The involvement of pro-inflammatory cytokines and chemokines in antiviral host innate immune responses depends on the recognition of viral components by host pattern-recognition receptors (Kawai and Akira, 2006). Research has shown that infected chicken cells and tissues express pro-inflammatory cytokines and chemokines during early-phase response to NDV infection (Rue et al., 2011; Hu et al., 2012; Kapczynski et al., 2013; Sun et al., 2013; Rasoli et al., 2014). The cytokines IFN-alpha, IFN-gamma, IL-1β and IL-6 became significantly induced following infection with NDV-CA02 in chicken splenocytes in vitro during early-phase post-infection (Rue et al., 2011). In the present study, we also observed the upregulation of IL-1β, IL-8, IFN-alpha, and IFN-gamma in the lungs and thymuses of SS-10-infected ducks at 24 and 48 hpi (Figures 4 and 5). However, the expression levels of IL-1β, IL-2, IL-8, IFN-alpha, and IFN-gamma were downregulated in the lungs following SS-10 infection at 72 hpi (Figure 4). Interestingly, in this study the expression level of IL-6 was downregulated in the lungs and thymuses in response to NH-10 infection throughout the duration of the experiment (Figures 4C and 5C). Yet, the expression level of IL-6 was upregulated in the lungs and thymuses of SS-10-infected ducks during the 3 days of observation, though not in the lungs at 72 hpi (Figures 4C and 5C). Most importantly, the expression level of IL-6 was remarkably upregulated (1,454.69-fold, p < 0.05) in the thymus when induced by SS-10 at 48 hpi. Consistent with these observations, we have shown here that IFN-beta was upregulated to a remarkably high level (1,216.58-fold, P < 0.001) in the lungs after infection with SS-10 compared to NH-10-infected ducks at 24 hpi. At the same time, the low pathogenic NH-10 strain induced a far lesser expression of IFN-beta genes in the lung and thymus, chiefly due to the antagonism of the IFN response by NDV V protein, thereby granting the virus a period of stealth replication. The viral subversion of IFN by a low pathogenic NDV strain was observed in avian cells, while a V truncation mutant was a strong IFN inducer (Huang et al., 2003). In mammals, cytokine storms, characterized by a dys-regulated and exaggerated production of inflammatory cytokines in turn correlated with increased morbidity and mortality during multiple pathogenic respiratory viral infections (Kobasa et al., 2007; MacNeil et al., 2011). In the present study, SS-10 caused one of the five inoculated ducks to die at 5 dpi, though no ducks from the NH-10 groups died during the 14-d observation period. These results demonstrate that the response of overabundant cytokines, such as IL-6 and IFN-beta to NDV infection is not critical for the efficient elimination of the virus and insufficient for protecting duck hosts from death. On the contrary, it is more likely the direct result of an increased viral burden as a consequence of enhanced virulence that in turn results in severe immunopathological damage, if not death as well.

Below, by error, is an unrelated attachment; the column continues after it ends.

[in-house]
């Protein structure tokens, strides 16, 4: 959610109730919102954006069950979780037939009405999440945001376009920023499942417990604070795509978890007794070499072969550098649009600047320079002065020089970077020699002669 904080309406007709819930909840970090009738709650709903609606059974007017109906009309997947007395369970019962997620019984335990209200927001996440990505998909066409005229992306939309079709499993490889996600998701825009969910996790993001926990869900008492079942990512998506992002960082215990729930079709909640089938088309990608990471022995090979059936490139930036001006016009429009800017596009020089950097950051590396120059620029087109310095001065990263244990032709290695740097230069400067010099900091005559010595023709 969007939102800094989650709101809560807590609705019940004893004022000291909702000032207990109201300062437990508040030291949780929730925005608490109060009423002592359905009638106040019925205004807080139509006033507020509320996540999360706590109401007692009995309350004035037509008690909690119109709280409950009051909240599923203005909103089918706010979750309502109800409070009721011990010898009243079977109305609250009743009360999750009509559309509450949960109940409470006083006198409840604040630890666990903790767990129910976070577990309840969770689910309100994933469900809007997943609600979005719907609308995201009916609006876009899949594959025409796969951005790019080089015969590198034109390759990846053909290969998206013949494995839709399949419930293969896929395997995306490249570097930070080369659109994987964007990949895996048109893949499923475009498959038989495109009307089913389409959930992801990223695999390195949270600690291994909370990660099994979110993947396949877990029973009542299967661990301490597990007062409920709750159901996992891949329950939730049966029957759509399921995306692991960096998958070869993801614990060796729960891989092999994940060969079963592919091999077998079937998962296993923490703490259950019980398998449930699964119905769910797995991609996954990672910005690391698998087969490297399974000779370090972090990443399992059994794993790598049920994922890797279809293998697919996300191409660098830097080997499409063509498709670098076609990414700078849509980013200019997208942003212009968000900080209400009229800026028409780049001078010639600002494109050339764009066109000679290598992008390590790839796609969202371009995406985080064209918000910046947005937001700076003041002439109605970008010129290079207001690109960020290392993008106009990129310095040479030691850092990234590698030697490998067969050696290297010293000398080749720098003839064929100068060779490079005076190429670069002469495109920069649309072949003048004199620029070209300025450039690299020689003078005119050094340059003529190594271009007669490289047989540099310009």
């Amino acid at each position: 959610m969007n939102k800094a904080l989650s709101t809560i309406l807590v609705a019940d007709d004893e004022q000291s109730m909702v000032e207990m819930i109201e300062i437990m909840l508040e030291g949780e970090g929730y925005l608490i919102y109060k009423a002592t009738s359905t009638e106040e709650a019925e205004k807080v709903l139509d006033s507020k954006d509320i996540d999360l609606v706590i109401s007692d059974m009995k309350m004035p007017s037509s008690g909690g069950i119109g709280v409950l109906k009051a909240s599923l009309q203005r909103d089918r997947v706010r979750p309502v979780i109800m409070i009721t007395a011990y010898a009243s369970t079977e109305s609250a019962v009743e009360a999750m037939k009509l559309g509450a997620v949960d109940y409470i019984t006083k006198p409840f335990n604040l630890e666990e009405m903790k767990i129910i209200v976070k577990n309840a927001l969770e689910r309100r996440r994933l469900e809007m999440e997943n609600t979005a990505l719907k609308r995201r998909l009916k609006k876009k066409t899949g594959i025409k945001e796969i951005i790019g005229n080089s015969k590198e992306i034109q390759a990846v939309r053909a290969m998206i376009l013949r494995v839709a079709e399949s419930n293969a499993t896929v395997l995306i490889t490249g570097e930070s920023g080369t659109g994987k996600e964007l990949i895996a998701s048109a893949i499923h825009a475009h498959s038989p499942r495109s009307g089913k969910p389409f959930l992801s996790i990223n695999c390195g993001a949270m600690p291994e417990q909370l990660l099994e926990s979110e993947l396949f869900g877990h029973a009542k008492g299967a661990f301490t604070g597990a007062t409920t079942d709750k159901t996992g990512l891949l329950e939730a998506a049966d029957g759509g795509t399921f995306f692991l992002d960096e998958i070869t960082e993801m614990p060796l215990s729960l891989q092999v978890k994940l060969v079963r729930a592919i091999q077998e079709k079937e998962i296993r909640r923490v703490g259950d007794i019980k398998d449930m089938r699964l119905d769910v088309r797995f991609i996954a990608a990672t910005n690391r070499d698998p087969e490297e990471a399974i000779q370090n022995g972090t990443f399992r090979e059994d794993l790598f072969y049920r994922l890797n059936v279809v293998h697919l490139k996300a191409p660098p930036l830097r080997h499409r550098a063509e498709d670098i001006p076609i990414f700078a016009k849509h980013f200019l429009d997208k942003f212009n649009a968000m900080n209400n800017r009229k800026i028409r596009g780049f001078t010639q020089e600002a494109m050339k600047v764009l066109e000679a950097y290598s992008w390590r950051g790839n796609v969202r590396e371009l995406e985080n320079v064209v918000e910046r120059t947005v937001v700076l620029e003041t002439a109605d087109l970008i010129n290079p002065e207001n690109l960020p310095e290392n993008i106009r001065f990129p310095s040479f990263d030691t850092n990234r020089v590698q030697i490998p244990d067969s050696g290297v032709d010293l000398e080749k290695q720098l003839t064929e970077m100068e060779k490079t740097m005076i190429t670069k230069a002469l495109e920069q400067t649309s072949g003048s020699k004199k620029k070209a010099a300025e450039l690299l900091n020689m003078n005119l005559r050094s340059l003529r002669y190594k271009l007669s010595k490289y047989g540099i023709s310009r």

The consequences of the up- or downregulation of MHC-I and MHC-II in NDV-infected duck tissues to both the virus and host remain unclear. A previous study reported that the expression level of MHC-I induced by NDV-CA02 was downregulated in spleens at 1 dpi and upregulated at 2 dpi (Hu et al., 2012). Moreover, the expression level of MHC-II induced by NDV-AF2240 was downregulated throughout the infection period (Rasoli et al., 2014). In agreement with these studies, we have shown that the MHC-I and MHC-II genes were upregulated in thymus tissue following SS-10 infection after the 3 days of testing (Figures 7A,B). However, the MHC-II gene was downregulated in the lungs when induced by SS-10 at 24 hpi, upregulated at 48 hpi, and downregulated again at 72 hpi (Figure 6A). Conversely, the expression levels of MHC-I and MHC-II in the lungs and thymus induced by NH-10 showed a different pattern; they increased slightly in the lungs of ducks post-infection with the NH-10 virus (Figures 6A,B). As such, these findings suggest that NDV has a varying ability to modulate the mRNA expression of MHC-I and MHC-II.

Conclusion

We demonstrated the host innate immune-related gene expression patterns of ducks associated with different pathogenicities of NDV infection. The expression profile is remarkable both given its rapid timing and the magnitude of gene induction in the lungs and thymus following NDV infection. These findings thereby contribute to a comprehensive comparison of innate, intrinsic immunity against NDV in duck host innate immune response.

Conflict of Interest Statement

The authors declare that the research was conducted in the absence of any commercial or financial relationships that could be construed as a potential conflict of interest.

Acknowledgments

This study was mainly funded by grants from the National Natural Science Foundation of China (No. 31372412), the Chinese Special Fund for Agro-scientific Research in the Public Interest (No.201303033), the Science and Technology Projects of Guangdong Province (No.2012A020800006), and the Specialized Research Fund for Doctoral Program of Higher Education of China (No. 20124404110016).

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Keywords: host innate immune responses, duck, lung, thymus, Newcastle disease virus

Citation: Kang Y, Li Y, Yuan R, Feng M, Xiang B, Sun M, Li Y, Xie P, Tan Y and Ren T (2015) Host Innate Immune Responses of Ducks Infected with Newcastle Disease Viruses of Different Pathogenicities. Front. Microbiol. 6:1283. doi: 10.3389/fmicb.2015.01283

Received: 03 August 2015; Accepted: 31 October 2015;
Published: 17 November 2015.

Edited by:

Humberto Lanz-Mendoza, Instituto Nacional de Salud Pública, Mexico

Reviewed by:

Sabra L. Klein, Johns Hopkins Bloomberg School of Public Health, USA
Henry Wan, Mississippi State University, USA

Copyright © 2015 Kang, Li, Yuan, Feng, Xiang, Sun, Li, Xie, Tan and Ren. This is an open-access article distributed under the terms of the Creative Commons Attribution License (CC BY). The use, distribution or reproduction in other forums is permitted, provided the original author(s) or licensor are credited and that the original publication in this journal is cited, in accordance with accepted academic practice. No use, distribution or reproduction is permitted which does not comply with these terms.

*Correspondence: Tao Ren, rentao6868@126.com

These authors have contributed equally to this work.

These authors are co-authors.